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so i have been working a design job part-time for the last six months and working retail part-time as well when not there, to supplement the money of not working full-time at the design job. (even though when interviewed for the design job they said it was full-time and would bring me on full-time after two weeks to see how i work out. six months later.) I haven't worked at the design job since right before Christmas, so about a month. So now i am job hunting because I need to pay the bills.
I haven't really havent had to search for a job while technically having another job before. I guess I want to know suggestions on how to do it without being frank, "I need a new job, because this one isnt paying the bills". Do I mention why I am looking for a different job? Or that it was part-time? Or do i stay away from that?
-thanks for serious and not serious suggestions in advance.
design shouldn't be a job, just rather a way of life.
- both. a job that is a way of life
- grilling burgers at mcDonalds, now there's a job.omg
- < that is the crap that means people NEED to supplement design jobs with other jobsbabaganush
- what you no makey sense..omg
- This statement is such bullshit. Accounting shouldn't be a job, rather a way of life.studderine
- both. a job that is a way of life
Who are you afraid of offending by saying you need a better paying job?
all depends on your manager/supervisor , I work two non industry jobs, and have been looking to get back in it (programming) both my bosses know I wont stay long where I am because I was able to form a good relationship , if your boss is a dick then just search and once you find something give your 2 weeks
Say you currently work part time and are looking for a full time position.
I wouldn't believe anything your work tells about working hours you unless its in a contract.
searching for a job when you already have one is often more appealing to prospects than looking desparate and unemployed....
You're possibly in a pretty good position, you don't have to take the first gig that comes along, you can possibly freelance on the side to build up a good portfolio and take a really good gig..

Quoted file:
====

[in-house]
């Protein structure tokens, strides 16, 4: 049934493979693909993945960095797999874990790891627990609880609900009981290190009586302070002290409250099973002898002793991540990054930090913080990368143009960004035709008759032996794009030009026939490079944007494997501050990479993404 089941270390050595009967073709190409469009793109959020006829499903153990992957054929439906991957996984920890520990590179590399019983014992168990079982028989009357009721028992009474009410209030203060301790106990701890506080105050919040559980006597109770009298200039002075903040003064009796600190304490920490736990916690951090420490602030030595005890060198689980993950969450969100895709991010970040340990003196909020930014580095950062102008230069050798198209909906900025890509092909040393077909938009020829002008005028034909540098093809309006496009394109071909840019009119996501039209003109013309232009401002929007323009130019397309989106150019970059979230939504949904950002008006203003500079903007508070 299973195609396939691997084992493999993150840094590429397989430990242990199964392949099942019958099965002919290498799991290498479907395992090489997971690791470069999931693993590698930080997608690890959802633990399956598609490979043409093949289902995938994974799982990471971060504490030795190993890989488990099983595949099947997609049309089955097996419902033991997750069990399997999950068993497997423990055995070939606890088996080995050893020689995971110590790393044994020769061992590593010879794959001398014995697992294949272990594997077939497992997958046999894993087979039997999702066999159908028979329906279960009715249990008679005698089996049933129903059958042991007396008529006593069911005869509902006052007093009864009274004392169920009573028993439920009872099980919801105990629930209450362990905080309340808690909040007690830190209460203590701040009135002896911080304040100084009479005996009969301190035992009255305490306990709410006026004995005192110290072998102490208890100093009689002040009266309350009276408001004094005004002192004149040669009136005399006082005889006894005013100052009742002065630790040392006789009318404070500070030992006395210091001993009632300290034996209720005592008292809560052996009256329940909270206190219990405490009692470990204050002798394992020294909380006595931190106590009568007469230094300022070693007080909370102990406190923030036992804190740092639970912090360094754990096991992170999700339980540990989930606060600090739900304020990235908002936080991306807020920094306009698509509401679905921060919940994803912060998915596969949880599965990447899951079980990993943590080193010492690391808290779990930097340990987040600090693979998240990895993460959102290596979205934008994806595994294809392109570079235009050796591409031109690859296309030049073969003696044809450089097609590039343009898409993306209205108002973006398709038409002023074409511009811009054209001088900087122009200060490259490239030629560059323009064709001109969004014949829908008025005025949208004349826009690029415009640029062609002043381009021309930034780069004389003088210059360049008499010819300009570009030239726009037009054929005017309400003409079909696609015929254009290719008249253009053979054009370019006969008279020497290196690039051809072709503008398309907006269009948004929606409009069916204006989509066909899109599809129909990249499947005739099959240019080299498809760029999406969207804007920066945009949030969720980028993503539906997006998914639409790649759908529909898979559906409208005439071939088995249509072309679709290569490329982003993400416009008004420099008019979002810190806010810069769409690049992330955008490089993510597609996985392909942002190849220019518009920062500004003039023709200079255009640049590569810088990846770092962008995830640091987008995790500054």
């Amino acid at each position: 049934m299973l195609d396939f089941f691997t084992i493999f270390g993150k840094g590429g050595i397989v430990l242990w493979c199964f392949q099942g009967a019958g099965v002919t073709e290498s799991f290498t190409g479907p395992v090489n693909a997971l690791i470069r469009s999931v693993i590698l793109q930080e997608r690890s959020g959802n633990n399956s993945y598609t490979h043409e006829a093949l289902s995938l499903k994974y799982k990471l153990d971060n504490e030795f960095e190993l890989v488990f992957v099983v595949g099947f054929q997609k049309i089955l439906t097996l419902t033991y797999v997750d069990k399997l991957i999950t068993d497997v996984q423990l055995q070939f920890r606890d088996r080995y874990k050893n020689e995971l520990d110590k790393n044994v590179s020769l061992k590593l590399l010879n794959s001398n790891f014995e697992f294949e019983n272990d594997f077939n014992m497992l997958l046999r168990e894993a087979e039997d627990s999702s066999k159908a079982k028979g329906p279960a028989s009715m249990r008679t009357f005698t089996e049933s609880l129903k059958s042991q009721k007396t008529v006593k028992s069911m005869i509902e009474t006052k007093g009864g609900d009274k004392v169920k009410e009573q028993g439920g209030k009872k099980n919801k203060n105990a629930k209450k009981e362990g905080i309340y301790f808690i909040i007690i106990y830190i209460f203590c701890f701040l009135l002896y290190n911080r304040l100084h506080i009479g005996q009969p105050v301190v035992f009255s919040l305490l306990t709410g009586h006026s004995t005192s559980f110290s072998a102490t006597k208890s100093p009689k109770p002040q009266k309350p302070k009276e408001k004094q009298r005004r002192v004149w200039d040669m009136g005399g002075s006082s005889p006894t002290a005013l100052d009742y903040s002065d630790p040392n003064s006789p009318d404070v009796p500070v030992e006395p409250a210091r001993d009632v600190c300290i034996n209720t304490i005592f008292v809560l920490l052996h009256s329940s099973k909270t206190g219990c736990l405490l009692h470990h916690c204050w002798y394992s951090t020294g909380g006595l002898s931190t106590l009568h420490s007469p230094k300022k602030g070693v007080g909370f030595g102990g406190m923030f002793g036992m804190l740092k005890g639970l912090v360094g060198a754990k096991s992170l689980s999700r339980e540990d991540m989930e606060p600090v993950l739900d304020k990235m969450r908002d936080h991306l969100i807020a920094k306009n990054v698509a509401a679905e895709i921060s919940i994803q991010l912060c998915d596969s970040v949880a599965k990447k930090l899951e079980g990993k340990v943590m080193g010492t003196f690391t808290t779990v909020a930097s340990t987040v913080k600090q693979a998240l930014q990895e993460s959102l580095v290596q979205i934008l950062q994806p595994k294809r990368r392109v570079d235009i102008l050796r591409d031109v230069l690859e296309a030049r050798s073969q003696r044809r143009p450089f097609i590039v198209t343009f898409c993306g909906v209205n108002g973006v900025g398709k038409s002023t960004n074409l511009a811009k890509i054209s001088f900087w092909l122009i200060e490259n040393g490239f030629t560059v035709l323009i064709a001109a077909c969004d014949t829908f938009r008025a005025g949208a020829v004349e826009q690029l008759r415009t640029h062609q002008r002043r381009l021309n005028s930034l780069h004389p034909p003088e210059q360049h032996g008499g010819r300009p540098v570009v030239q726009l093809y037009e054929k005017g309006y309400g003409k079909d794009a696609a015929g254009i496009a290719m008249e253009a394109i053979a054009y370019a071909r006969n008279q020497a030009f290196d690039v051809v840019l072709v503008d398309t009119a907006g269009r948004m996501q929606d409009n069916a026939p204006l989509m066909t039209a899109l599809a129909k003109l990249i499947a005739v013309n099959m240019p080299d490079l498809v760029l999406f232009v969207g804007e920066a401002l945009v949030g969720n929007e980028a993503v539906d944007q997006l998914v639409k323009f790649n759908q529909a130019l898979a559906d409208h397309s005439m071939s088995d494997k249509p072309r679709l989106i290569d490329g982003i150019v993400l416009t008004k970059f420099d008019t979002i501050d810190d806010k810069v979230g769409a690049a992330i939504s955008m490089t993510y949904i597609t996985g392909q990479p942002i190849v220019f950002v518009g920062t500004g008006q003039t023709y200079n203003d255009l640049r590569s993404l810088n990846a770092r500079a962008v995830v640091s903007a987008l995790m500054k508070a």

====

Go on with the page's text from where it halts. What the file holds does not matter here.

From what you describe, it sounds like you need a place that treats designers with more respect, hold out till you find one, and freelance on the side for a project or two so you don't go from one low-respect gig to another one....
if somebody asks you why you're looking, be frank but not funny-sounding, i.e. say honestly, "I need a gig that's more challenging" and somehow something about "my current gig doesn't put as many resources into their design dept as I was hoping"... i.e. they're stringing you along and don't care about design dept as much as you do.... and as much as your prospect does.... (or should)...
you don't want it to look like you were hired on a "probabtion" part-time to full-time and they kept you in purgatory forever rather than promoting you because you were mediocre, you want to make it clear that they're not that serious about design,maybe the business-side of things sees designers as "an expense, not a resource" and you need a place that you can grow with, not wither on the vine....
so, basically, just say you're in a dead-end job....
thanks for all the feed back.
How well does hitting up places that aren't necessarily hiring but somewhere you'd like to work, work out? Is it worth doing?
1) make portfolio
2) send to people you want to work for with nice letter saying how awesome it would be to work there
You should never tell a job you're currently at that you're thinking about leaving, or that you're looking for a new job. Keep it under wraps until you have something secured, and then hand in your 2-4 week notice.
It's really not their business why you're leaving, and you never want to burn any bridges, even if you hate the job or your boss. Always leave on good terms.